Letter from the editor – Brief Article
Sometimes taking a step back and looking at the “whole picture” helps us gain a better understanding of a situation. This issue of RITA! does exactly that by providing an overview of HIV therapeutic development. In a time when we are considering second and even third generation anti-HIV drugs, it may very well be useful to pause for a second and take a fresh look at the landscape of HIV therapeutic development. However, the processes of developing anti-HIV drugs and conducting clinical trials are only part of this landscape. There is also a history of activism that has resulted in change: accelerated approval, treatment advocacy, and community representation at government and industry tables.
Which community? The HIV-infected and -affected community. Prior to victories won through AIDS activism, this community was simply made up of political constituents and commercial consumers. Now representatives of this community sit on FDA advisory panels, help direct government- and industry-sponsored research, and work on national (and international) policy. But enough history. There is still no cure. People are dying.
If anything, activism needs help. There are no longer throngs of sick people in the US clamoring for treatment, for equitable access to care. The drugs we have work–well enough anyway for many to return to their jobs and lead somewhat normal lives. People with HIV can blend in, for the most part. But compared to the inevitability of end-stage AIDS, drug side effects and toxicities are manifest in disjointed, individualized patterns. Pancreatitis here, liver toxicity there, the occasional case of lactic acidosis when chronic metabolic symptoms become too much for the body to handle. People even die from such things, but at least they are not dying of AIDS, right?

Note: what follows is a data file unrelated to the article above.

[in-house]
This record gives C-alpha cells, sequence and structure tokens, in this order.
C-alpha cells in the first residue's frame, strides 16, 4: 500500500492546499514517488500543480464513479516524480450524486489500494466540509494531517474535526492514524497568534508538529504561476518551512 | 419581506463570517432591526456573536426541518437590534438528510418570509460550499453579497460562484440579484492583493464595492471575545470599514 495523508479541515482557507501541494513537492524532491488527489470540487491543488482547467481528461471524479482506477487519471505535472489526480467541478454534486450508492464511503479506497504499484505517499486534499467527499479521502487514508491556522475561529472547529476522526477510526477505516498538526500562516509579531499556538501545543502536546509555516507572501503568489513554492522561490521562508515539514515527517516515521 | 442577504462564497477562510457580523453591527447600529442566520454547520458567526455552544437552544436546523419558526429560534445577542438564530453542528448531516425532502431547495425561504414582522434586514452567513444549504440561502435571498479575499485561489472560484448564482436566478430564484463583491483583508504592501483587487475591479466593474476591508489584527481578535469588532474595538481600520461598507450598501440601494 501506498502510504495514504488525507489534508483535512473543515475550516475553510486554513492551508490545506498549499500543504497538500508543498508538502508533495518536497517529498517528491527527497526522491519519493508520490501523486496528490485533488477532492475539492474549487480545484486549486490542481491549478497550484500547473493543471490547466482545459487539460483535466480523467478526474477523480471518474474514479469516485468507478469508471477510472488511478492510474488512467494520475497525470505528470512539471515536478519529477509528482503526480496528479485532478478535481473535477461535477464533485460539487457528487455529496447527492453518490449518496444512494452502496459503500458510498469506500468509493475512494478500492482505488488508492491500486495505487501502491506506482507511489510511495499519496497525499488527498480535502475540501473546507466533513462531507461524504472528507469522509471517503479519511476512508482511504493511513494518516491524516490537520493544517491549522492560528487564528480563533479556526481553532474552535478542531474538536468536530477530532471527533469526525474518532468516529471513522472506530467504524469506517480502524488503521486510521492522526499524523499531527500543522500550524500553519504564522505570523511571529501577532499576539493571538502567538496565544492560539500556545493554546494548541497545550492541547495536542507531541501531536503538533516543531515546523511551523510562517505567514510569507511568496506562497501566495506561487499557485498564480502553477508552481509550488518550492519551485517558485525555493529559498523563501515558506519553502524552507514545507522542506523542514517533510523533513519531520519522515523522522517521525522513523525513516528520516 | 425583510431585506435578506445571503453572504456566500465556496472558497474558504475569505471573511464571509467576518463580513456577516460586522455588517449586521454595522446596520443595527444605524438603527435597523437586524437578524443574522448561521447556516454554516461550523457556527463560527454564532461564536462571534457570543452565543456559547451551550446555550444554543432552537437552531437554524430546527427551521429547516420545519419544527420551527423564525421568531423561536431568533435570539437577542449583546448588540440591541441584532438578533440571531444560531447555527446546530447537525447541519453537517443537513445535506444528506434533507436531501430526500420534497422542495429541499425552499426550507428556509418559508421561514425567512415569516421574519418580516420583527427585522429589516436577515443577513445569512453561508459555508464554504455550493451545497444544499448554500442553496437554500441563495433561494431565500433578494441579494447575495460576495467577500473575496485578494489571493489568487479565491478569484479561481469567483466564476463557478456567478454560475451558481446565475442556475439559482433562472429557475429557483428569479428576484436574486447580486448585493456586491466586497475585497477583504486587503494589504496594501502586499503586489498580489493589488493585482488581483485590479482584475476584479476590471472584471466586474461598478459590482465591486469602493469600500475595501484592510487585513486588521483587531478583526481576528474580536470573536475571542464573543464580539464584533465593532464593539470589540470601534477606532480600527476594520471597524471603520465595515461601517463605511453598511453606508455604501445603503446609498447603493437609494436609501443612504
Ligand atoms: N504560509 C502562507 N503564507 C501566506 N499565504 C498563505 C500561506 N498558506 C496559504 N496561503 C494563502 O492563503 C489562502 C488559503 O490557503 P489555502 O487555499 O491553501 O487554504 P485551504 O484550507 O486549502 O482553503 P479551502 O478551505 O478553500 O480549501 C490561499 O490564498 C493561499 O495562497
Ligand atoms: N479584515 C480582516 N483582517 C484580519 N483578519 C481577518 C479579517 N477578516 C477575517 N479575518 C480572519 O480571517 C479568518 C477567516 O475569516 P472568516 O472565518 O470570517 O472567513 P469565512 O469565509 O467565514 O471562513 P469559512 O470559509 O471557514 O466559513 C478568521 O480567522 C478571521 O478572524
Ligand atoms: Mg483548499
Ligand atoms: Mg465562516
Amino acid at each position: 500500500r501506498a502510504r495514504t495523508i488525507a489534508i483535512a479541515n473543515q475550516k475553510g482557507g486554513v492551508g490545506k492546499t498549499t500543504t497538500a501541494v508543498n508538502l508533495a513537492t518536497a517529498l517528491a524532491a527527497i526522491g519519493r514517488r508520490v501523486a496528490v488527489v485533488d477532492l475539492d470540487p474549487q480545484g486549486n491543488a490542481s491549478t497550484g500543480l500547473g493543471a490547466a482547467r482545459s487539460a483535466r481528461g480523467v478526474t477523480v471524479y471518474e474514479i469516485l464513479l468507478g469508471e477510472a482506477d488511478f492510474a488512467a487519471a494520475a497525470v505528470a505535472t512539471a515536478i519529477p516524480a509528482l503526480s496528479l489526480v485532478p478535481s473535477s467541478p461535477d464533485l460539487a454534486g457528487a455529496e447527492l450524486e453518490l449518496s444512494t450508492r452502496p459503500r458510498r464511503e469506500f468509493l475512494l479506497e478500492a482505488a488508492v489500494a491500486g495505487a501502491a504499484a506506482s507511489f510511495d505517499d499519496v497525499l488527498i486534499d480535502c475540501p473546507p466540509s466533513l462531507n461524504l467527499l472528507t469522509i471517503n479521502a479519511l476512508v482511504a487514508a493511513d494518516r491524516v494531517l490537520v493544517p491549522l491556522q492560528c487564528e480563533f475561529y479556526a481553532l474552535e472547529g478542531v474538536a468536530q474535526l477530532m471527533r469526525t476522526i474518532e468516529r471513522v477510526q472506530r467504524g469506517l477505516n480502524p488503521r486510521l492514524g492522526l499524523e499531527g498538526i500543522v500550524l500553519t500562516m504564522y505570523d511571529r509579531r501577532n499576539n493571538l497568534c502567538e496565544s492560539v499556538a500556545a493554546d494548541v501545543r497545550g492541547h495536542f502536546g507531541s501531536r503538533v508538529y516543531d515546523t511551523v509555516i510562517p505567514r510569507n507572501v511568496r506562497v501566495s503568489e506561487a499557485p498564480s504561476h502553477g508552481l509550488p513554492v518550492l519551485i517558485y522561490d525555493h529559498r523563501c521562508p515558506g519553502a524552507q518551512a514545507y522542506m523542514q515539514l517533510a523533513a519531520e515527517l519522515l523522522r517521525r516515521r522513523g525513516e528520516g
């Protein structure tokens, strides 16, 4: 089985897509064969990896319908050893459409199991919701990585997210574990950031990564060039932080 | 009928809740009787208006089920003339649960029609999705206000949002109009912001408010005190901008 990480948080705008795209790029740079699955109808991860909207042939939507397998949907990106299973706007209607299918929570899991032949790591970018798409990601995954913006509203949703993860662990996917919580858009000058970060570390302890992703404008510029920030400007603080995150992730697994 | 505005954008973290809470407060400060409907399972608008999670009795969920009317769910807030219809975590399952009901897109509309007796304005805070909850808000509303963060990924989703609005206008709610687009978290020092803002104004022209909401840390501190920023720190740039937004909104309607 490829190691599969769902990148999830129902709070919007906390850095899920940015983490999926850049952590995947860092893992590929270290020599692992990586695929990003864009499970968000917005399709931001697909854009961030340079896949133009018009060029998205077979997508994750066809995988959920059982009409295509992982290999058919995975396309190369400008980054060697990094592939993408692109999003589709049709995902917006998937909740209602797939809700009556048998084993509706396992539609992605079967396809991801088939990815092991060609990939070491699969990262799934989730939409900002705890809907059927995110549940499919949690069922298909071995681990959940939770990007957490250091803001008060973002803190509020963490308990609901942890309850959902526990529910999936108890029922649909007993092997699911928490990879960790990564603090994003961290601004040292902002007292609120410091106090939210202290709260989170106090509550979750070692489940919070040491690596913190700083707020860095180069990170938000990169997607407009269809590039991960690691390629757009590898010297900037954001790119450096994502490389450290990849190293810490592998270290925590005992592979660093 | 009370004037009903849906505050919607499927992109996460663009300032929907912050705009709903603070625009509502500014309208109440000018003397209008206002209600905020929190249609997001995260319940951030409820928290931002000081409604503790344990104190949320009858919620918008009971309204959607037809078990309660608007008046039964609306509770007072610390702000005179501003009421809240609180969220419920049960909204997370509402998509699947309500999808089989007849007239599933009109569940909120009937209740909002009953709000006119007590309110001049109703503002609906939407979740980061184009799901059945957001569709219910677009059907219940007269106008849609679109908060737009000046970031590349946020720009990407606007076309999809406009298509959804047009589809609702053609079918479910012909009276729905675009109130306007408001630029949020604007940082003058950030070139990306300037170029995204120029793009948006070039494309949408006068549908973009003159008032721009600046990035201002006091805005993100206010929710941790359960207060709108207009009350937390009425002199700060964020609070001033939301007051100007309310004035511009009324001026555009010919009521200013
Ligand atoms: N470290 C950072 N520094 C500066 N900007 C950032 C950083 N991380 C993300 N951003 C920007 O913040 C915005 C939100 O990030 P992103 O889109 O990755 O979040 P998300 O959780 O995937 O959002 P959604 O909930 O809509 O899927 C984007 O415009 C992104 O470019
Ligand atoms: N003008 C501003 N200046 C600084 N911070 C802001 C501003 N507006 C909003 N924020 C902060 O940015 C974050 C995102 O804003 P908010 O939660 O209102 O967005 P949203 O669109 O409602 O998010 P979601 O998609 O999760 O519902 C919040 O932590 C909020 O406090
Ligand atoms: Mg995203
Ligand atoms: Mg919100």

This all leads to, in a word, complacency. Such complacency has permeated the HIV-infected community at-large, and even spilled over into the uninfected population (with potentially disastrous consequences for prevention efforts). However, the realities of physically deforming lipodystrophy, HIV-related cancers, and drug-resistant virus are changing attitudes. Once again, people infected and affected by HIV need options, answers, and yes, a cure. Those joining the ranks of AIDS activists must have training and mentoring. Groups like the newly formed AIDS Treatment Activists Coalition (ATAC) and programs like the veteran North American AIDS Treatment Action Forum (NATAF) are making progress, but time and resources are limited.
So, this overview of HIV therapeutics serves multiple purposes: tutorial, review, state of affairs, and exploration of current and future challenges. Thanks to the authors, experienced AIDS treatment activists, for their contributions. And thanks to you, the reader, for your support and dedication. Together we can one day end AIDS.
Very truly yours, The Center for AIDS: Hope & Remembrance Project
Thomas Gegeny, MS, ELS Editor
COPYRIGHT 2002 The Center for AIDS: Hope & Remembrance Project
COPYRIGHT 2002 Gale Group